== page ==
Selangor Journal
Evaluators were involved in a briefing session at Station S2 of the Gombak Quartz Ridge Geosite during the Gombak-Hulu Langat Geopark National Evaluation Session, on August 15, 2022. — Picture via Tourism Selangor

High hopes for state’s geosites

By Nasuha Badrul Huzaini

SHAH ALAM, Aug 17 — The United Nations Educational, Scientific and Cultural Organisation (Unesco) has defined a geopark as a single, unified geographical area where sites and landscapes of international significance are managed with a holistic concept of protection, education and sustainable development. 

A geopark also provides a platform based on geological heritage to promote sustainable development in local communities as well as in the education, tourism and agri-food sectors. 

Considering the significant impact of a geopark on sustainable development, Selangor is striving to ensure its effort to obtain national geopark recognition for the Gombak-Hulu Langat Geopark (GHL Geopark) achieves success. 

Spanning across 112,955 hectares of land, the GHL Geopark covers large parts of the Gombak and Hulu Langat districts. It is under the purview of three local councils, namely the Ampang Jaya Municipal Council, the Selayang Municipal Council and the Kajang Municipal Council. 

The area comprises 31 geosites, six bioparks and 11 heritage and cultural sites.

‘Ninety per cent ready’

In an interview with state executive councillor for tourism and environment Hee Loy Sian, he said the process to obtain national recognition began in 2019 and is still ongoing, involving four phases. 

“The first phase was the evaluation of the specific area, whether it fits to be deemed as a geopark. We then progressed to the second phase where the state government formed the scientific and promotional committee to raise awareness on the issue. 

“Currently, we are at the third phase, where an evaluation process is due to be carried out to see if the geopark can be recognised at the national level. 

“The last phase is to get international recognition as one of Unesco’s global geoparks in 2025,” he said when met at his office recently. Hee went on to elaborate that from July 12 to 15, the GHL Geopark Management Body had conducted a mock run of its presentation for the actual evaluation, which is scheduled to take place from August 15 to 18. 

The presentation involved all committee members of the geopark as well as strategic partners and members of the geo community. 

“Based on the mock run, we are 90 per cent ready for the evaluation day and improvements will be made accordingly within three weeks. I am confident that we will be fully prepared by the time the evaluation is carried out,” he said.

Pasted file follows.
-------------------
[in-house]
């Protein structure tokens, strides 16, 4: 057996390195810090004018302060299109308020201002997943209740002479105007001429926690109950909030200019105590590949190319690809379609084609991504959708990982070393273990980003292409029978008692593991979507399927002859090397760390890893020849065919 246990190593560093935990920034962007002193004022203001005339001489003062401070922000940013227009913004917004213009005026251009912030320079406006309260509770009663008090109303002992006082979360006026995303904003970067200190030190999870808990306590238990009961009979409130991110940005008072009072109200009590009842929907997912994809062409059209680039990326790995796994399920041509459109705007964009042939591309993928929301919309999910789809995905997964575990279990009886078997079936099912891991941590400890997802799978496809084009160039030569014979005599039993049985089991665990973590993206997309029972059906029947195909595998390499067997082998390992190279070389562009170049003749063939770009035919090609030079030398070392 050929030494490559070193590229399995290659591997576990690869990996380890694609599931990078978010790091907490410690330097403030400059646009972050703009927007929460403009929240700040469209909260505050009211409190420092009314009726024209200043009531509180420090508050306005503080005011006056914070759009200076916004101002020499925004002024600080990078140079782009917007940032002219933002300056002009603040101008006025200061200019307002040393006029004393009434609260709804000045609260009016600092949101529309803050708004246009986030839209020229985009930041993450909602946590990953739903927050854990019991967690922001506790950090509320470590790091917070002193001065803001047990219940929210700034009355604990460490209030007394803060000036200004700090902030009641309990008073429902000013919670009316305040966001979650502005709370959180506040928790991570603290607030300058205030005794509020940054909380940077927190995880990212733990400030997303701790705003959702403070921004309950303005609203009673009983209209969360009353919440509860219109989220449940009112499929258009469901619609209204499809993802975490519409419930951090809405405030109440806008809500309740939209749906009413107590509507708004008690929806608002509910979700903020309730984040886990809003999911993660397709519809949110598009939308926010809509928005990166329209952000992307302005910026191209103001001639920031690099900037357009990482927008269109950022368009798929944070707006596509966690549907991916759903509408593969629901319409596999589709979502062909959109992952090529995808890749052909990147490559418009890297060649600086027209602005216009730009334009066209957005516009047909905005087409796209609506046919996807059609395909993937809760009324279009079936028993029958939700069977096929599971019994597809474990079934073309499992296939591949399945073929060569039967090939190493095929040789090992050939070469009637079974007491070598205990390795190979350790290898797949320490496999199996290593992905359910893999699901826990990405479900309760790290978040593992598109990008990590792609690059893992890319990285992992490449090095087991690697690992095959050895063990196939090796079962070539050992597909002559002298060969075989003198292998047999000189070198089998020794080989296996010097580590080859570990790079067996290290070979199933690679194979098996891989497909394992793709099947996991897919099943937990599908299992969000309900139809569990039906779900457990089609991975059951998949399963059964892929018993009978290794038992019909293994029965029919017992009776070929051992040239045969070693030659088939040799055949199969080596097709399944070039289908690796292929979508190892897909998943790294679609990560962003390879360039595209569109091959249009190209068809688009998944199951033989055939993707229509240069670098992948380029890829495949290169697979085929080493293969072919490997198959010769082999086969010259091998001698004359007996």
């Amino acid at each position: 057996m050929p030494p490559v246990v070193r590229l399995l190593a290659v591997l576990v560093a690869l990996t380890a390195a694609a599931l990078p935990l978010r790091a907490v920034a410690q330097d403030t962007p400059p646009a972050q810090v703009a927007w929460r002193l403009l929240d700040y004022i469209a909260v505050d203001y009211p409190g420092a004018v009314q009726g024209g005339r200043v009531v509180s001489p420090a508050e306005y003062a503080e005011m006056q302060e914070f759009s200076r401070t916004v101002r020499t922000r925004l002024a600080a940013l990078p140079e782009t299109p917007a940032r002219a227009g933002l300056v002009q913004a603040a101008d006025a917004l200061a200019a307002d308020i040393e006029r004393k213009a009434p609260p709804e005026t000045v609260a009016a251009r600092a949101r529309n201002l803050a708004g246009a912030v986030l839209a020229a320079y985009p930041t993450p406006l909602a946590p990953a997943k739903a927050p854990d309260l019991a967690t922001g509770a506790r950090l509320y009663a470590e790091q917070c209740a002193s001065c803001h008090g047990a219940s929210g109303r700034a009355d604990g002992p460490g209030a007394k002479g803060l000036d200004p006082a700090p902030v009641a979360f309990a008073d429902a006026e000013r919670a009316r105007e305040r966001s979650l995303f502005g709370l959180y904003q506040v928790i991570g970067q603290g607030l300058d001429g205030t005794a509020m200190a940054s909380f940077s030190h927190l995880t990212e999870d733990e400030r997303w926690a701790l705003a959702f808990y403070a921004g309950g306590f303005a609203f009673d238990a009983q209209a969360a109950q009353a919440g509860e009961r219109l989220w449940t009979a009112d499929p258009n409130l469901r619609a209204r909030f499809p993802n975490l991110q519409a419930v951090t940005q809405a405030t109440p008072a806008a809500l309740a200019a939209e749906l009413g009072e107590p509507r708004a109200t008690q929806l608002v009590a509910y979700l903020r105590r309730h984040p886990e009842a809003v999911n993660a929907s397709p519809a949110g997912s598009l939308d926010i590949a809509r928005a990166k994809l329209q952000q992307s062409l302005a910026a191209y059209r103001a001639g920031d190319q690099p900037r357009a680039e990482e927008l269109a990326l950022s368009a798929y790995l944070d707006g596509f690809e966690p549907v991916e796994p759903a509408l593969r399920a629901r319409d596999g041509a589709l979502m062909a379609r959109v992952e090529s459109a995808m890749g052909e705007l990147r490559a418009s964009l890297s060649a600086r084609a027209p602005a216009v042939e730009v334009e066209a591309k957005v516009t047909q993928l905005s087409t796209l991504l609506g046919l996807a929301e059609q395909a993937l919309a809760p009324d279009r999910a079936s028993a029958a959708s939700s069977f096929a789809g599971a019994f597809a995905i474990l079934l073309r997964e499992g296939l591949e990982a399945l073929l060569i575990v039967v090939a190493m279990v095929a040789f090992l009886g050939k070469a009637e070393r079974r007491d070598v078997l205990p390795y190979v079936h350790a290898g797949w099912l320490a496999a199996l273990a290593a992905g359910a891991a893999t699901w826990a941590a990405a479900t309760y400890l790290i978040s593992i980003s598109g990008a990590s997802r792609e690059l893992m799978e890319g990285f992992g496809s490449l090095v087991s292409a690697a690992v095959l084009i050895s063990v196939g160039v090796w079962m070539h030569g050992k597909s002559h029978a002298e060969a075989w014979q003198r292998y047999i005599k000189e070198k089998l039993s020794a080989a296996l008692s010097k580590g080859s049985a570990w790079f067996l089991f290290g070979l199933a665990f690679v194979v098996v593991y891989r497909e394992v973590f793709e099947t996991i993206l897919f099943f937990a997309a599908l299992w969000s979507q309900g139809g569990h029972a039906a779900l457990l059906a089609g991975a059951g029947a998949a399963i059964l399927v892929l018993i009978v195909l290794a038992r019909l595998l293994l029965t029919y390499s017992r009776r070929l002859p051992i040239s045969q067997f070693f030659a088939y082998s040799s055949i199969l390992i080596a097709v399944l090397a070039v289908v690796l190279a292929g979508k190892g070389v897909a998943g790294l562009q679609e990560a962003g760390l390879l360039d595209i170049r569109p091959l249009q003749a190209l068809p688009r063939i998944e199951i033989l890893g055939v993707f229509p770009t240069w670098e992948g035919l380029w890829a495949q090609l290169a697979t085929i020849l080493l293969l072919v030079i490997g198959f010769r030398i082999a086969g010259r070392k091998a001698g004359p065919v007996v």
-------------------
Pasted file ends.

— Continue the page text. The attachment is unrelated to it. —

From the ice age 

Currently, there are six national geoparks in Malaysia — the Jerai National Geopark, the Kinta Valley National Geopark, the Kinabalu National Geopark, the Mersing National Geopark, the Labuan National Geopark and the Sarawak Delta National Geopark. 

All of them are overseen by the National Geopark Committee that comes under the purview of the Energy and Natural Resources Ministry. 

Hee said the state government aims to make the GHL Geopark the seventh national geopark in the country and the first in Selangor. 

Commenting on the worth of the site, he said the geopark’s features hold a significant geological value that must be protected. 

“The area is dominated by granite rocks that are between 200 and 220 million years old and the rocks found in Batu Caves are estimated to be between 350 and 500 million years old from the Late Pleistocene period that is part of what we know as the ice age.

“Furthermore, one of the geosites included in the GHL Geopark, Batu Arang, is the oldest coal mine in the country. These are among the reasons why we must protect this area. 

“The effort would also strengthen the state government’s commitment to conserving the environment for the sake of future generations, thus achieving its Sustainable Development Goals,” he added.

Spillover benefits 

Aside from benefiting the state of Selangor, a national-level recognition would also bring gains to the communities living in the area. 

“For the state government, we could leverage the national status to attract sustainable and green investment to the area. This will help to create a new geo-tourism branding that will provide jobs to the locals. 

“In turn, this allows for an improvement to nature tourism that will benefit Klang Valley folks as well as visitors from elsewhere. As the soon to-be first national geopark in Selangor, the GHL Geopark will boost the area’s identity as well as Selangor’s on a global level.” he said. 

Conservation role 

Once the GHL Geopark receives national recognition, the Selangor government plans to double up on its promotional and awareness programmes on the geosites. Plans are also in place to upgrade the infrastructure surrounding the geosites and improve on their accessibility to meet international standards. 

“We also want to organise conservation programmes with our geopartners that will protect the geosites. 

“The state government will formulate a geopark management plan for each geosite to ensure that any development surrounding the area will not affect the site’s integrity in the future and also provide guidance to the local councils to oversee any such development,” he said.

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